Thermal regulation in electronic components is to keep temperatures constant below the manufacturer’s maximum specified service temperature because even a 10 °C rise in temperature can cause a 50% drop in system reliability. Multichip modules have been designed with a variety of heat-removal techniques, such as air-cooling systems, direct cooling, and tiny thermosyphons. The authors summarize analytical, numerical, and experimental work in the past decade to enhance existing schemes and establish new ones for thermal regulation of semiconductor devices, modules, and overall systems [34, 44].

Nowadays, research is being conducted based on AI-driven thermal management for electronic devices, which is a cutting-edge approach that leverages artificial intelligence (AI) and machine learning (ML) algorithms to optimize and control the thermal performance of electronic components. This technology is especially crucial as electronic devices become more powerful and compact, generating increased heat that can negatively impact performance, reliability, and longevity. Artificial driven (AI) thermal management AI algorithms may be used to monitor temperature sensors and adjust cooling solutions in real time. For example, gaming laptops and high-end desktops may use AI to optimize cooling based on the demands of the running applications.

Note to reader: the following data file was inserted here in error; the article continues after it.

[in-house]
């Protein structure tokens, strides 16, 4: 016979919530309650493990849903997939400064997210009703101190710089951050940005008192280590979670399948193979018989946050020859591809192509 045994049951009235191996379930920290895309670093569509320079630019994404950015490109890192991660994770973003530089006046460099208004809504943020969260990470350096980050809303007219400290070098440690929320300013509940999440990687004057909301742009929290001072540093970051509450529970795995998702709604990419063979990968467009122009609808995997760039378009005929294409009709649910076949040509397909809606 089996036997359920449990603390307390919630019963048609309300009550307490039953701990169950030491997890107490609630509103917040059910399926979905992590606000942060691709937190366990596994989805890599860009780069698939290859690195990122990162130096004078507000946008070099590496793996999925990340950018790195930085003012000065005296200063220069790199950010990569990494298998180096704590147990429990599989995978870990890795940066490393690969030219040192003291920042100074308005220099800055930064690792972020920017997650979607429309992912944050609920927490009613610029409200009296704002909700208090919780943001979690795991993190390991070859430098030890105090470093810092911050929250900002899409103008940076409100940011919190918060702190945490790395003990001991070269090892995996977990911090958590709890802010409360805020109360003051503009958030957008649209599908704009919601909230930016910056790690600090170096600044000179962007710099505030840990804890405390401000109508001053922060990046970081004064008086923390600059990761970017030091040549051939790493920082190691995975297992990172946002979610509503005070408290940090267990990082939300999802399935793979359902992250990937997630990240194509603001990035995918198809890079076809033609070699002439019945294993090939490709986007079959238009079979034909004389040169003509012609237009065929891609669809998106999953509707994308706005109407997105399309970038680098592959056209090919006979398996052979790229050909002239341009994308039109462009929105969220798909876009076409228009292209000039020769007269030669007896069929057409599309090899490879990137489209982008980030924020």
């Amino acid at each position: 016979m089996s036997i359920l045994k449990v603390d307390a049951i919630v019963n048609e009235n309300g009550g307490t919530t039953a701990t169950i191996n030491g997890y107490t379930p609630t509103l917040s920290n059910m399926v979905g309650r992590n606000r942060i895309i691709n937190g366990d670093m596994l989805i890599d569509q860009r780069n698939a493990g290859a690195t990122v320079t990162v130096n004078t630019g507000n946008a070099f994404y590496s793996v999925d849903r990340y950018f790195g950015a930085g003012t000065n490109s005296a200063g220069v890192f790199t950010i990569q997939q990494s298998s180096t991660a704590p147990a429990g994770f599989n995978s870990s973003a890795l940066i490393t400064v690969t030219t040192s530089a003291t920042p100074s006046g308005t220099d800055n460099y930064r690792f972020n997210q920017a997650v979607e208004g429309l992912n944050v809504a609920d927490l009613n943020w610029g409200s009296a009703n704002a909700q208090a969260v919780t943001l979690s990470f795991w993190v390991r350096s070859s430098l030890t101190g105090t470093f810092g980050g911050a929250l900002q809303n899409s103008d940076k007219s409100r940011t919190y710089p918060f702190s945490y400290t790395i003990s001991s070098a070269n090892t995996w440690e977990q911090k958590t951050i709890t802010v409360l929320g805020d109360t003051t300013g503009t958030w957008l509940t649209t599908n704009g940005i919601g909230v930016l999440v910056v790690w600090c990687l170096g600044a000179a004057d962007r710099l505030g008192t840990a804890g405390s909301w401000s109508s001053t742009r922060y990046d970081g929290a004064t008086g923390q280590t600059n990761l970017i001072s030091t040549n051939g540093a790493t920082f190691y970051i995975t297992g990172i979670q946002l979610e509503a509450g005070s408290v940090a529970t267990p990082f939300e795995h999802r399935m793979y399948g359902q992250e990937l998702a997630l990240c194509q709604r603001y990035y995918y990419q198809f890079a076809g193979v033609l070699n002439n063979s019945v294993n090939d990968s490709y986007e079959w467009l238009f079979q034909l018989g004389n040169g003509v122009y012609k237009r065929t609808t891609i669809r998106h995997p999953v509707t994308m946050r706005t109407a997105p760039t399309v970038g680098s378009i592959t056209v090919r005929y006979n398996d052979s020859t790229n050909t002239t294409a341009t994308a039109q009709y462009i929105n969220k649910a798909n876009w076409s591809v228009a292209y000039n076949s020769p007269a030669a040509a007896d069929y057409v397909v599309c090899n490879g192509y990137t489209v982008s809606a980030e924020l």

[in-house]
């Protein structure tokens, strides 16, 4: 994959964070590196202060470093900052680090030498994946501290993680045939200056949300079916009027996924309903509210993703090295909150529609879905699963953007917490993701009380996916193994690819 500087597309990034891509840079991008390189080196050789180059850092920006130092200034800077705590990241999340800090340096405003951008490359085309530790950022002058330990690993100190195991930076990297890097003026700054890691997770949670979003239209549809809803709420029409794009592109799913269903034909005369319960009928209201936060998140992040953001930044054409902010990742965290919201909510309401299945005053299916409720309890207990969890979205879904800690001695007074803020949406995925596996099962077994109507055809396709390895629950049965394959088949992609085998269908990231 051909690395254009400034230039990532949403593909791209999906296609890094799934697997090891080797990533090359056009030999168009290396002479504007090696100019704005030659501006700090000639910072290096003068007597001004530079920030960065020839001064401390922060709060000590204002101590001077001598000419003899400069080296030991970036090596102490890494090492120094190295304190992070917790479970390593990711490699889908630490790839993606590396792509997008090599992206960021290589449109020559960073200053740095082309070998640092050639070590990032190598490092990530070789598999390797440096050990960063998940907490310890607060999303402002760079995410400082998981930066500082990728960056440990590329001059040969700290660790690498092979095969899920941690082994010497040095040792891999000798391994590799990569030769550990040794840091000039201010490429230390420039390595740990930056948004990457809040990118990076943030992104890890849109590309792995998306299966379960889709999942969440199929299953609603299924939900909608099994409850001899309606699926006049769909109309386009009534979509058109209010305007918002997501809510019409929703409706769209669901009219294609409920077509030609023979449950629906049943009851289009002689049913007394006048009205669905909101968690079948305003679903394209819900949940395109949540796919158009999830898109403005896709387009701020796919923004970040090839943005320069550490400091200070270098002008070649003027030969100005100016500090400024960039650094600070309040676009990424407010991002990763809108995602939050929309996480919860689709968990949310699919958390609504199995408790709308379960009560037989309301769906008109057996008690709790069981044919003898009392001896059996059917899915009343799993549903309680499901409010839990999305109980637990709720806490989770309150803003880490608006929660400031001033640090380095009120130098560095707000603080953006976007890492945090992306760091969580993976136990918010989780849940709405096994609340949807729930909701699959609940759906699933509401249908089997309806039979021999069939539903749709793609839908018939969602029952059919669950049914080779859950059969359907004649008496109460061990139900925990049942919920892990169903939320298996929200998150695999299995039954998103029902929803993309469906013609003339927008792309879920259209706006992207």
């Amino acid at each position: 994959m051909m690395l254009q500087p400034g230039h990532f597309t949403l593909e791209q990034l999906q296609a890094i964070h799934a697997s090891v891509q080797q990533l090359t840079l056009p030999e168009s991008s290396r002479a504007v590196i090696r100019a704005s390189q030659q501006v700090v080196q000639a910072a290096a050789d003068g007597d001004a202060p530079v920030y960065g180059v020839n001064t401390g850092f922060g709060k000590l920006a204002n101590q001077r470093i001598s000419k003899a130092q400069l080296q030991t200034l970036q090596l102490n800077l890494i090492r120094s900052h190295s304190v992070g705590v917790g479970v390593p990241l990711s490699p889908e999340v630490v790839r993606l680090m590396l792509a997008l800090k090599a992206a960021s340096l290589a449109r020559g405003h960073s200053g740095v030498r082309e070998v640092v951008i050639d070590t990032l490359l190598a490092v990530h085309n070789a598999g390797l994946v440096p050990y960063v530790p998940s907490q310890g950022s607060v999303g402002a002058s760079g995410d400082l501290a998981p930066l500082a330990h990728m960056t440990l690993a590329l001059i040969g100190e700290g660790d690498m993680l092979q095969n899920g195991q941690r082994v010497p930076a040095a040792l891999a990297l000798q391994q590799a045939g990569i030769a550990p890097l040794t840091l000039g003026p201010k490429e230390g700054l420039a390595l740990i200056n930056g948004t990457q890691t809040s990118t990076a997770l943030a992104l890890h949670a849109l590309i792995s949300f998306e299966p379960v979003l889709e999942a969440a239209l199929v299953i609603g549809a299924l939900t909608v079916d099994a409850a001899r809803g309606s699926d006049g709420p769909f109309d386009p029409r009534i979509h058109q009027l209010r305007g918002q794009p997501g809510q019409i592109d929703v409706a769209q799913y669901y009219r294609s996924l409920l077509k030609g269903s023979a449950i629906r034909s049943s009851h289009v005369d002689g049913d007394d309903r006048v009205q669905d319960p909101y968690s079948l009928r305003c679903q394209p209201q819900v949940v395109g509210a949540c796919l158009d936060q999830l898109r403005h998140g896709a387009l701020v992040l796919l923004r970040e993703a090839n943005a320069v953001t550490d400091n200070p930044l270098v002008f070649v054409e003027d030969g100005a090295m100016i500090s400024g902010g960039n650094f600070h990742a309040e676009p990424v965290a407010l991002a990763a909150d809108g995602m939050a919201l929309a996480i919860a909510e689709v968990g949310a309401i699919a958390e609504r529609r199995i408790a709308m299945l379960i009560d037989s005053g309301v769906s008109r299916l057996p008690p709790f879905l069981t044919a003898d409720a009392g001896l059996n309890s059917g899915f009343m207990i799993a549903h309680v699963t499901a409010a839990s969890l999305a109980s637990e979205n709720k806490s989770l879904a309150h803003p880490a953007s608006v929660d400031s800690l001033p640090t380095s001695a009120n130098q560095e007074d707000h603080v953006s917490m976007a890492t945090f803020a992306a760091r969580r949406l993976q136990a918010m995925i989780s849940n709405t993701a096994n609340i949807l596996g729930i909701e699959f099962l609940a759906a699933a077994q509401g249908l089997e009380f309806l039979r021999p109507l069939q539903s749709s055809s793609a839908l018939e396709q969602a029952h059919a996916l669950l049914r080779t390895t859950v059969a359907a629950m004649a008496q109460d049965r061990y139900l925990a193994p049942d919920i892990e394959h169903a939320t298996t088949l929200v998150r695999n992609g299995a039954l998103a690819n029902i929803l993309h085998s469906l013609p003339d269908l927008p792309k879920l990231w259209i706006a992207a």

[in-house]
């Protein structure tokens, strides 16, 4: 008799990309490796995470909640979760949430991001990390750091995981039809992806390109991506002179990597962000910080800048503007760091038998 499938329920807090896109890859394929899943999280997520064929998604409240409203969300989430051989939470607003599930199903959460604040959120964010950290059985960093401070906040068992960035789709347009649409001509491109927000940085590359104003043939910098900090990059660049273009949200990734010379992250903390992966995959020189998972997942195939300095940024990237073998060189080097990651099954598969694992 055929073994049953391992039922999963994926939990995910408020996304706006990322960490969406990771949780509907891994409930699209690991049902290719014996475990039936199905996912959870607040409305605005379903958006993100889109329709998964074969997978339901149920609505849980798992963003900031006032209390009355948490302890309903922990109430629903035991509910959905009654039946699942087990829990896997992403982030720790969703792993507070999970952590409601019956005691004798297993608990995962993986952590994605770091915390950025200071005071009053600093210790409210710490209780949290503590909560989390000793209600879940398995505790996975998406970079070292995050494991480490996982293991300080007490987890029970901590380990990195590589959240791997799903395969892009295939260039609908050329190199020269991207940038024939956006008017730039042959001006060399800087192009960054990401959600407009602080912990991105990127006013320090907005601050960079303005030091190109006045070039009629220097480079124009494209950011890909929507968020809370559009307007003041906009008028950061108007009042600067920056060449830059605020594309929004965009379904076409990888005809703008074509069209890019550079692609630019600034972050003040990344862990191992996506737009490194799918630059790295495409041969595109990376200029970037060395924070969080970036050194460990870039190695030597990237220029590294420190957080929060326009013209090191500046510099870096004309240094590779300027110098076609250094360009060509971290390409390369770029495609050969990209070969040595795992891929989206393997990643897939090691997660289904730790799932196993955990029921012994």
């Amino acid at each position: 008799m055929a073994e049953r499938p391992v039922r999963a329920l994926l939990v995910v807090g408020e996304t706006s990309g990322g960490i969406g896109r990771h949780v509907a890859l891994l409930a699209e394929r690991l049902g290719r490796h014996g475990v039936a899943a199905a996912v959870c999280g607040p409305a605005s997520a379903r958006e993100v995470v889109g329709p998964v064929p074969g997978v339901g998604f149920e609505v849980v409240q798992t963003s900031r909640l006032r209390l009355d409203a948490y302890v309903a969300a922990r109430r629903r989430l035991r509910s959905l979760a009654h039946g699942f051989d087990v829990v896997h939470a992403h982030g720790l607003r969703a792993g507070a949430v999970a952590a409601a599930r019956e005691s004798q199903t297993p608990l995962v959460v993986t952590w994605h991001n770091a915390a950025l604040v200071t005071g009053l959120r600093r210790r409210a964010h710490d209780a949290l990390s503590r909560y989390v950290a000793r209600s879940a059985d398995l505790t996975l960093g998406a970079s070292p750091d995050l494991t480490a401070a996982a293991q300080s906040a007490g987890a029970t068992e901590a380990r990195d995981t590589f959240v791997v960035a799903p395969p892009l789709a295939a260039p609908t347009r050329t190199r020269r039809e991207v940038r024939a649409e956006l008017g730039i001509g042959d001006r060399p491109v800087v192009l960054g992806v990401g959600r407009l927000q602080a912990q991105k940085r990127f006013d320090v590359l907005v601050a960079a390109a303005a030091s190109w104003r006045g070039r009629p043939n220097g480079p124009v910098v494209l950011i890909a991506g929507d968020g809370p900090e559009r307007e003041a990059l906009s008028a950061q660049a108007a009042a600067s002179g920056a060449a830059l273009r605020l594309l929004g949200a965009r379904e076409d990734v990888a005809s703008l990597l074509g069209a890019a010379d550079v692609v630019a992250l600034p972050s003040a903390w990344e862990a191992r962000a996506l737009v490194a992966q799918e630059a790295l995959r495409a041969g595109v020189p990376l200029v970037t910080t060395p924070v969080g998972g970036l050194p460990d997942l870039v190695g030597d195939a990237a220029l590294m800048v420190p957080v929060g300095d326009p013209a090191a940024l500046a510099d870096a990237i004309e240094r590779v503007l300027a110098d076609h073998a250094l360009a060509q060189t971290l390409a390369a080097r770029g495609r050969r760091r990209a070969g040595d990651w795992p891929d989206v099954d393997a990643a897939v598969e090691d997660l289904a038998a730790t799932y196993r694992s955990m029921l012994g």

Comparison of convection heat management

In the electronics field, the most commonly utilized HT techniques for cooling are conduction and convection. There are three different types of convection for heat management on electronic devices: forced convection, natural convection, and mixed convection [45, 46].

Peng et al. [47] examined the forced-air convection for the battery TM system with mathematical modeling. The study stated that there was an enormous increase in the internal finned structures as well as temperature; furthermore, in the forced air convection, its temperature was reduced. During the analysis, a higher cycling rate should not be suggested at the higher ambient temperature. Murali et al. [48] elucidated the numerical evaluation of forced convective HT of nanofluids in the microchannel for cooling electronic equipment. After analyzing the properties of nanofluids, results showed that the heat transfer rate enhances as the temperature of the fluid at the inlet increases. Also, the nanoparticles were smaller, and the particle volume fraction was also lower. Fanchen et al. [49] described the natural convection’s lattice Boltzmann for the nanofluid-centric battery TM. After evaluating Rayleigh numbers (103 to 106) and nanofluid volume fractions (0 to 6%), they reported that the copper nanoparticles improved cooling performance, which reduced the temperature difference in the battery TM. The heat was not sufficiently dispersed by the vortexes (Fig. 5).

Fig. 5
figure 5

Different techniques available for electronics cooling